Best Place to Buy a Casket 2005 | | Best of Dallas® 2020 | Best Restaurants, Bars, Clubs, Music and Stores in Dallas | Dallas Observer
The ubiquitous big-box we-have-everything stores really don't have everything, and they may never, but never quits thinking of how to better satisfy its customers. It carries caskets now. Ten kinds, ranging from $924 to $2,699. The manager at Costco in Dallas informs us his store, sadly, does not carry any of them but that an online delivery is as quick as one needs it to be. This is good news. Any time we can buy a bucket of butter and an Argos Cherry Casket--that's the expensive one--from a single store, well, that's the ingenuity of modern shopping. Creepy, sure, don't get us wrong, but ingenious nevertheless. And don't think just because it's coming from Costco, the caskets are of a lesser quality. These are high-quality numbers, some of them with premium ivory crepe interiors, all of them painted in shades of muted sobriety, perfectly acceptable--and indistinguishable--from any casket you could find anywhere else. So there, Mr. La-Di-Dah.
Counter Culture, a little vintage store that started out in Deep Ellum, also wins the award for Best Expansion. This spring, CC opened a second shop at Mockingbird Station--this one's a little more upscale, with a boutique-y feel--and we couldn't be happier. Not that we don't like the Deep Ellum version; we do, really. But sometimes MockSta is more convenient. And sometimes, what takes us so high can also bring us way down. The thrift-store vibe at the original store gets us 43 kinds of excited--the possibilities of the search, the joy of the unknown--but there are times when that same euphoria turns dark. The racks and racks of color-coded T-shirts, the trinkets, the jeanssometimes it's just too overwhelming. There's good stuff there; we just know it. But what if someone else gets it first? What if we're not fast enough? What if they don't have our size? Clutch the pearls, we need a sarsaparilla.
The basis for this award is purely anecdotal: We had a framing project a while back that seemed quite simple in our mind--in concept, that is. The work it would require was not so simple; some would even call it tedious. But we wanted it done, and we wanted it done right. After being given the brush-off (and an outrageously high quote) from a local big-box retailer, we felt a little downtrodden. No one seemed to appreciate our vision. Then we found 3 Day Framing. Not only did the person who helped us say no problem of course we can do it thank you very much, she seemed genuinely excited to see the results of our beloved project. It was refreshing and uplifting and downright beautiful. Our visionary frame job now hangs in our dining room, and we swear we've seen it blush at all the compliments it receives.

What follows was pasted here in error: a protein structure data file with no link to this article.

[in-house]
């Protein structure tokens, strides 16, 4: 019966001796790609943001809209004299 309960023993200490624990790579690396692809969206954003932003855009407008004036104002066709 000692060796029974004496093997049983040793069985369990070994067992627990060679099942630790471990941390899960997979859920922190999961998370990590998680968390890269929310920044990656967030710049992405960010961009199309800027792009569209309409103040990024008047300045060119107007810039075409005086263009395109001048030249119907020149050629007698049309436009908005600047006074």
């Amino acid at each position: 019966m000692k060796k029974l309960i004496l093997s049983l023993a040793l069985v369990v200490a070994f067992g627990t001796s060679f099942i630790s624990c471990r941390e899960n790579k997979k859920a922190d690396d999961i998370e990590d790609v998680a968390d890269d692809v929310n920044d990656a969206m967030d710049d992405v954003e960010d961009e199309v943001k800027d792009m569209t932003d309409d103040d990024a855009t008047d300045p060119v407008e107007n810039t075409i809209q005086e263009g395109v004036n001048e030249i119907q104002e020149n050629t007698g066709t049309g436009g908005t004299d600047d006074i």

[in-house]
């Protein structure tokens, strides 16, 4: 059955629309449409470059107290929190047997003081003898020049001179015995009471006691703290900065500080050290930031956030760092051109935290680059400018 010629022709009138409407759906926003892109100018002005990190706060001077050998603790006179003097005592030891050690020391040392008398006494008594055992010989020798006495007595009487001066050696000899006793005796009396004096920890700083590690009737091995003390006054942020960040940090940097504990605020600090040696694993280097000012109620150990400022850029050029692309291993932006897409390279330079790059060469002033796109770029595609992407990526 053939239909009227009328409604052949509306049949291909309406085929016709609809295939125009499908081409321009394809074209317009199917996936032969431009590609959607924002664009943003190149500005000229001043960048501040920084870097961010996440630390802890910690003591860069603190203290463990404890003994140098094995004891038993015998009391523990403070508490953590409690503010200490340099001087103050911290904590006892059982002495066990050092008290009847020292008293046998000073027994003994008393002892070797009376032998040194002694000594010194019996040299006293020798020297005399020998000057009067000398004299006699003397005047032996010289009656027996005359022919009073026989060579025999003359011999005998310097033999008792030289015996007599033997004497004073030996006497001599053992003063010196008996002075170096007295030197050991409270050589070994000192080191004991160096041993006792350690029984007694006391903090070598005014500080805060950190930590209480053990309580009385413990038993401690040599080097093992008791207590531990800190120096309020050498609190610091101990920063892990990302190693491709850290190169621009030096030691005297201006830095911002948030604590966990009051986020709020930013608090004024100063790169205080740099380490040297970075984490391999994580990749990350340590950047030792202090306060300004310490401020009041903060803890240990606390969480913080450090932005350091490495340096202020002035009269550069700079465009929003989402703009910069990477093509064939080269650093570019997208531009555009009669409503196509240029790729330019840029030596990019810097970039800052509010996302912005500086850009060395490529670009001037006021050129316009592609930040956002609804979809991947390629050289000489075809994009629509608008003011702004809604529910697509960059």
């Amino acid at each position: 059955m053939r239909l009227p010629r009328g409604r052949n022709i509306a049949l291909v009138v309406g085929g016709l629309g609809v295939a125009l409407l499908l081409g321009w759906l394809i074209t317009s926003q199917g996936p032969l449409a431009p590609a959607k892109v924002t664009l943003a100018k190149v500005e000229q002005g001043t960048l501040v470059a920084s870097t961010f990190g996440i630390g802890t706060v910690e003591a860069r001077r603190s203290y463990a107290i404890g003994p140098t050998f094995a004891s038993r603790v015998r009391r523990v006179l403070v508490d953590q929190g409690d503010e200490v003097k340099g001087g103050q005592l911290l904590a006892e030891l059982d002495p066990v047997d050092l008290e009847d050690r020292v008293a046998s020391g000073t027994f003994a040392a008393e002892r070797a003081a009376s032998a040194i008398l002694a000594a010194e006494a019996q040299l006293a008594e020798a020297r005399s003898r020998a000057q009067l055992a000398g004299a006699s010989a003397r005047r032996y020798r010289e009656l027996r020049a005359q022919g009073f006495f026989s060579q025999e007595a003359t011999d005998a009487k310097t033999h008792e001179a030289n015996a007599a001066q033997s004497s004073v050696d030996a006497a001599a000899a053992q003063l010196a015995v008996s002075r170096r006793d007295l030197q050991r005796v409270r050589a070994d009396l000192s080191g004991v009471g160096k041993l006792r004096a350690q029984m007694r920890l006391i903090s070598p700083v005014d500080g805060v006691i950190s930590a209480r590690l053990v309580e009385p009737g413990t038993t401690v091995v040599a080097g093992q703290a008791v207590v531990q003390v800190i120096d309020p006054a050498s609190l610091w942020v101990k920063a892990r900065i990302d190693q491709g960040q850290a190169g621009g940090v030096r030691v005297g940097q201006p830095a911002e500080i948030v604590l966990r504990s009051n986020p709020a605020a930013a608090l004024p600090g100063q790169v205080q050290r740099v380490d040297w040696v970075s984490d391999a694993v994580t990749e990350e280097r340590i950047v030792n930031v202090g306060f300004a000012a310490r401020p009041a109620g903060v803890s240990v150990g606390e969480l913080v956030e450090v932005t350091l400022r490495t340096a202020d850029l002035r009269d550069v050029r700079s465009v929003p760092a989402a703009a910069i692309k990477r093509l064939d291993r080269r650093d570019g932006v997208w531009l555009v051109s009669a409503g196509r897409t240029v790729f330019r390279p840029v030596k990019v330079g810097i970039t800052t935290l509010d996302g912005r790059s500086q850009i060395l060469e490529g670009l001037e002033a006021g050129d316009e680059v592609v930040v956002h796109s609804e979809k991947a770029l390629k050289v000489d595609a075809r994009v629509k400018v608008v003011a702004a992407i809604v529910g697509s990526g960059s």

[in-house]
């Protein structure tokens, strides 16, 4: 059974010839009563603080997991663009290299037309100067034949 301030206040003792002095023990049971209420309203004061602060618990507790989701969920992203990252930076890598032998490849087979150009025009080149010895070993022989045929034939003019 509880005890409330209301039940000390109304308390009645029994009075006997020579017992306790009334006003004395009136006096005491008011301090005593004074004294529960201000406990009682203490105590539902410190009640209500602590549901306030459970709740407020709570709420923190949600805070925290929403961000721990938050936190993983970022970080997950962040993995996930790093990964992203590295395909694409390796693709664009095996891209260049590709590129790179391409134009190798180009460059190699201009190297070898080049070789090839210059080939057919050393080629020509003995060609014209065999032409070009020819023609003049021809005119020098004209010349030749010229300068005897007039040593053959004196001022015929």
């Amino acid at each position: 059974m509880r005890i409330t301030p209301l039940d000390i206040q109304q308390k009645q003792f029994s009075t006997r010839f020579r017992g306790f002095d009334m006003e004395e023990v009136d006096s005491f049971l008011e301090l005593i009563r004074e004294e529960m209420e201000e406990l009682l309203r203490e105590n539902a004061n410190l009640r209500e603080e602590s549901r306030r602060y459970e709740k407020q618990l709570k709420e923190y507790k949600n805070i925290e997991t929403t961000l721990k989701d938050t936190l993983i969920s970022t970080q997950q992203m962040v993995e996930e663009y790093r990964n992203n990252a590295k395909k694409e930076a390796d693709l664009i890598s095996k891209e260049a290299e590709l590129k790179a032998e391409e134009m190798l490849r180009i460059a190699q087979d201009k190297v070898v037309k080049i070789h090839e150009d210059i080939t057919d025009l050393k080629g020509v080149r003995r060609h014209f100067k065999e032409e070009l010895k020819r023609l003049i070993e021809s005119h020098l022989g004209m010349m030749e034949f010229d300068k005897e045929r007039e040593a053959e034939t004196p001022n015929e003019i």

Stained glass windows, sparkling wind chimes, mosaic tiles, mirrored gazing balls--if it's colorful and glimmers in the sun, Splendor in the Grass has it. This Lakewood gift shop also hosts classes for budding "beading" artists. The two-hour classes in beginning bead-stringing and beginning earrings cost $25, which includes use of tools and beads for the projects. Choose from their selections of semiprecious stones (turquoise, amethyst, onyx), new and antique glass beads and unique pendants. More advanced classes in making multi-strand necklaces and working with "memory" wire are also available.
Sure, you can buy video games almost anywhere these days, and the prices from store to store don't vary much. So, why GameStop? Two reasons: First, if you're just browsing and are wondering whether that game in your hand is any good, the clerks at GameStop most likely have not only played the game, but will give you an honest answer. (Just try to find a clerk at Best Buy, let alone one who's played the game you're considering.) Second, when we called GameStop in late September to ask what our chances were of getting an Xbox 360 before Christmas if we reserved one now, the answer was "high." Those big-box electronic stores sell games--along with refrigerators and stereos. GameStop sells games, from gamers to gamers.